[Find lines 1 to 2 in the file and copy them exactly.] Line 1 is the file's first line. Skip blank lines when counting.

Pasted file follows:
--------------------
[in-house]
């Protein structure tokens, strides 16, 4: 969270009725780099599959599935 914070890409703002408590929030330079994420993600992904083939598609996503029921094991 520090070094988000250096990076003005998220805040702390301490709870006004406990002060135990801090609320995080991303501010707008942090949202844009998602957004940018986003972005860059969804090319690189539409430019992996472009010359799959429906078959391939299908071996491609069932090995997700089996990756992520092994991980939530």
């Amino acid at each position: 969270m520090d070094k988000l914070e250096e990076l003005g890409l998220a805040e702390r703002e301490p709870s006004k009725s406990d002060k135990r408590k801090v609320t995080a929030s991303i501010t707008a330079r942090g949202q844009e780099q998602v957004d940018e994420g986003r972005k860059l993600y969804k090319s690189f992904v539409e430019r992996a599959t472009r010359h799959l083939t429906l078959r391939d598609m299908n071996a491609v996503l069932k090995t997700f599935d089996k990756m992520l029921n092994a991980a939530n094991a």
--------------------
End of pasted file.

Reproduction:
[in-house]
């Protein structure tokens, strides 16, 4: 969270009725780099599959599935 914070890409703002408590929030330079994420993600992904083939598609996503029921094991 520090070094988000250096990076003005998220805040702390301490709870006004406990002060135990801090609320995080991303501010707008942090949202844009998602957004940018986003972005860059969804090319690189539409430019992996472009010359799959429906078959391939299908071996491609069932090995997700089996990756992520092994991980939530």